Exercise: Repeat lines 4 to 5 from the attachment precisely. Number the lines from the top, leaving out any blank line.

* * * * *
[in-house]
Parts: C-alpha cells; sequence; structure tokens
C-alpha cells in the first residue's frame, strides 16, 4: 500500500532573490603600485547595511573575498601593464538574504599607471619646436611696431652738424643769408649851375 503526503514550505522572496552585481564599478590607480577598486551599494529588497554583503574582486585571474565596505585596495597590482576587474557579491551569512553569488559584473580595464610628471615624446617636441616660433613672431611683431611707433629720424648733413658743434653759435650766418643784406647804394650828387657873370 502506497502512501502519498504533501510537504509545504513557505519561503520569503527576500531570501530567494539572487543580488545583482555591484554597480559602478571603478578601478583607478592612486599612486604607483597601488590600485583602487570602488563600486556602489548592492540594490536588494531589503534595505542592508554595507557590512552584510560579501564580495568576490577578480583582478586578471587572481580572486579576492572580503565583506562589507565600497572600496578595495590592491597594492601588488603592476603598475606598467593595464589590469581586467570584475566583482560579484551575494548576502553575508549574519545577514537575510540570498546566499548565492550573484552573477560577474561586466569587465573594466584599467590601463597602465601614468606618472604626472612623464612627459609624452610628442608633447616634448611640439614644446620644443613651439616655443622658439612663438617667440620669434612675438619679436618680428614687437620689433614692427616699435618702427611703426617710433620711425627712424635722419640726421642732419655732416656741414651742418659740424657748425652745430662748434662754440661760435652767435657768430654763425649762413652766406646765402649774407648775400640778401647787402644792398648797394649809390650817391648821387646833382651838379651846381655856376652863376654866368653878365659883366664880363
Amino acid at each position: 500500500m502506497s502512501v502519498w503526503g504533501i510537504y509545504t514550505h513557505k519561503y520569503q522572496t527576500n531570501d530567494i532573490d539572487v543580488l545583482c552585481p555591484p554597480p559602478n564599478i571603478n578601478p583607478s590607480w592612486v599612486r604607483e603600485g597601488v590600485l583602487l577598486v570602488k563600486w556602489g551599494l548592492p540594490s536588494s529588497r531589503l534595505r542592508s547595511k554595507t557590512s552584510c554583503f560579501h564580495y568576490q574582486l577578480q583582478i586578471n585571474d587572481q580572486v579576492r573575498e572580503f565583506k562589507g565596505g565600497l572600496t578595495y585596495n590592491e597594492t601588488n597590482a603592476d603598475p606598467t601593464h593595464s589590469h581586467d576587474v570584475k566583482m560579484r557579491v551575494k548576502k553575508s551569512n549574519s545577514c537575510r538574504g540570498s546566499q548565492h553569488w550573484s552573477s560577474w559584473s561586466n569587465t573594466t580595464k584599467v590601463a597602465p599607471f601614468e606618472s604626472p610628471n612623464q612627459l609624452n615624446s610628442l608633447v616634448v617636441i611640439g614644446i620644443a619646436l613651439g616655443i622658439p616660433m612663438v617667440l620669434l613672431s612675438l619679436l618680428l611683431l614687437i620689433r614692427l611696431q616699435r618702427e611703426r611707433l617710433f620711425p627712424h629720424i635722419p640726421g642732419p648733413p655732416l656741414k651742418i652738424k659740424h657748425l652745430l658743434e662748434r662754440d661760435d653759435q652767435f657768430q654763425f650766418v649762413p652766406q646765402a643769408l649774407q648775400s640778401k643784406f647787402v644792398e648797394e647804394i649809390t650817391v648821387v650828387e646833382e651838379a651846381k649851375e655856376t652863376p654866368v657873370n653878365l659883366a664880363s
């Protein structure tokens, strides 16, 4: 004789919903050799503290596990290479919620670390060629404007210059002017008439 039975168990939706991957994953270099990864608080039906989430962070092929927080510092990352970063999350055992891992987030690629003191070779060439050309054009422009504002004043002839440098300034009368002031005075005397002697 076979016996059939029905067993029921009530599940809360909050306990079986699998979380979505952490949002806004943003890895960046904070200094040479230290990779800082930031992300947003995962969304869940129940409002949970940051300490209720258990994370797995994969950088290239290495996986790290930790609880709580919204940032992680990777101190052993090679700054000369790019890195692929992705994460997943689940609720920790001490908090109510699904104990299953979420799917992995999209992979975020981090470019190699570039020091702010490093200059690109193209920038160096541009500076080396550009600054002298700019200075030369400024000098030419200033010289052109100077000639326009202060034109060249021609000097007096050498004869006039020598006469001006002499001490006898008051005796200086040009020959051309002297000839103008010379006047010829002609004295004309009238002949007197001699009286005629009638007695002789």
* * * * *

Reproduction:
Amino acid at each position: 500500500m502506497s502512501v502519498w503526503g504533501i510537504y509545504t514550505h513557505k519561503y520569503q522572496t527576500n531570501d530567494i532573490d539572487v543580488l545583482c552585481p555591484p554597480p559602478n564599478i571603478n578601478p583607478s590607480w592612486v599612486r604607483e603600485g597601488v590600485l583602487l577598486v570602488k563600486w556602489g551599494l548592492p540594490s536588494s529588497r531589503l534595505r542592508s547595511k554595507t557590512s552584510c554583503f560579501h564580495y568576490q574582486l577578480q583582478i586578471n585571474d587572481q580572486v579576492r573575498e572580503f565583506k562589507g565596505g565600497l572600496t578595495y585596495n590592491e597594492t601588488n597590482a603592476d603598475p606598467t601593464h593595464s589590469h581586467d576587474v570584475k566583482m560579484r557579491v551575494k548576502k553575508s551569512n549574519s545577514c537575510r538574504g540570498s546566499q548565492h553569488w550573484s552573477s560577474w559584473s561586466n569587465t573594466t580595464k584599467v590601463a597602465p599607471f601614468e606618472s604626472p610628471n612623464q612627459l609624452n615624446s610628442l608633447v616634448v617636441i611640439g614644446i620644443a619646436l613651439g616655443i622658439p616660433m612663438v617667440l620669434l613672431s612675438l619679436l618680428l611683431l614687437i620689433r614692427l611696431q616699435r618702427e611703426r611707433l617710433f620711425p627712424h629720424i635722419p640726421g642732419p648733413p655732416l656741414k651742418i652738424k659740424h657748425l652745430l658743434e662748434r662754440d661760435d653759435q652767435f657768430q654763425f650766418v649762413p652766406q646765402a643769408l649774407q648775400s640778401k643784406f647787402v644792398e648797394e647804394i649809390t650817391v648821387v650828387e646833382e651838379a651846381k649851375e655856376t652863376p654866368v657873370n653878365l659883366a664880363s
């Protein structure tokens, strides 16, 4: 004789919903050799503290596990290479919620670390060629404007210059002017008439 039975168990939706991957994953270099990864608080039906989430962070092929927080510092990352970063999350055992891992987030690629003191070779060439050309054009422009504002004043002839440098300034009368002031005075005397002697 076979016996059939029905067993029921009530599940809360909050306990079986699998979380979505952490949002806004943003890895960046904070200094040479230290990779800082930031992300947003995962969304869940129940409002949970940051300490209720258990994370797995994969950088290239290495996986790290930790609880709580919204940032992680990777101190052993090679700054000369790019890195692929992705994460997943689940609720920790001490908090109510699904104990299953979420799917992995999209992979975020981090470019190699570039020091702010490093200059690109193209920038160096541009500076080396550009600054002298700019200075030369400024000098030419200033010289052109100077000639326009202060034109060249021609000097007096050498004869006039020598006469001006002499001490006898008051005796200086040009020959051309002297000839103008010379006047010829002609004295004309009238002949007197001699009286005629009638007695002789």